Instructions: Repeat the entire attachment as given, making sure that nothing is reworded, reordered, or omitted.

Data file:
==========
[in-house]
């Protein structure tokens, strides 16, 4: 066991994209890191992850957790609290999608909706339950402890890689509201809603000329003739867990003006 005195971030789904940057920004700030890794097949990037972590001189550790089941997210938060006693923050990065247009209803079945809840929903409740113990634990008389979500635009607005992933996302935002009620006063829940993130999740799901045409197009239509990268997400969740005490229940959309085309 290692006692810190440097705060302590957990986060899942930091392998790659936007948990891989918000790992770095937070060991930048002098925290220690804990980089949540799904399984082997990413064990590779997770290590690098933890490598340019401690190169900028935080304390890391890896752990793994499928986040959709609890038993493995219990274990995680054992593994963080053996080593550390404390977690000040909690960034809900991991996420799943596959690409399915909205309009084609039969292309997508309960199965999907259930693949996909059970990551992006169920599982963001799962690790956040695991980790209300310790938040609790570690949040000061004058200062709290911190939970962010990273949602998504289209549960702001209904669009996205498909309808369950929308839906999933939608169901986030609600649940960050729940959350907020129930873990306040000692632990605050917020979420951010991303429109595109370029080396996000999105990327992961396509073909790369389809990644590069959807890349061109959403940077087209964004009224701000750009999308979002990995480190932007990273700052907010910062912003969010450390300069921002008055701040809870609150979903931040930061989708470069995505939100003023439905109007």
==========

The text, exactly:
[in-house]
């Protein structure tokens, strides 16, 4: 066991994209890191992850957790609290999608909706339950402890890689509201809603000329003739867990003006 005195971030789904940057920004700030890794097949990037972590001189550790089941997210938060006693923050990065247009209803079945809840929903409740113990634990008389979500635009607005992933996302935002009620006063829940993130999740799901045409197009239509990268997400969740005490229940959309085309 290692006692810190440097705060302590957990986060899942930091392998790659936007948990891989918000790992770095937070060991930048002098925290220690804990980089949540799904399984082997990413064990590779997770290590690098933890490598340019401690190169900028935080304390890391890896752990793994499928986040959709609890038993493995219990274990995680054992593994963080053996080593550390404390977690000040909690960034809900991991996420799943596959690409399915909205309009084609039969292309997508309960199965999907259930693949996909059970990551992006169920599982963001799962690790956040695991980790209300310790938040609790570690949040000061004058200062709290911190939970962010990273949602998504289209549960702001209904669009996205498909309808369950929308839906999933939608169901986030609600649940960050729940959350907020129930873990306040000692632990605050917020979420951010991303429109595109370029080396996000999105990327992961396509073909790369389809990644590069959807890349061109959403940077087209964004009224701000750009999308979002990995480190932007990273700052907010910062912003969010450390300069921002008055701040809870609150979903931040930061989708470069995505939100003023439905109007």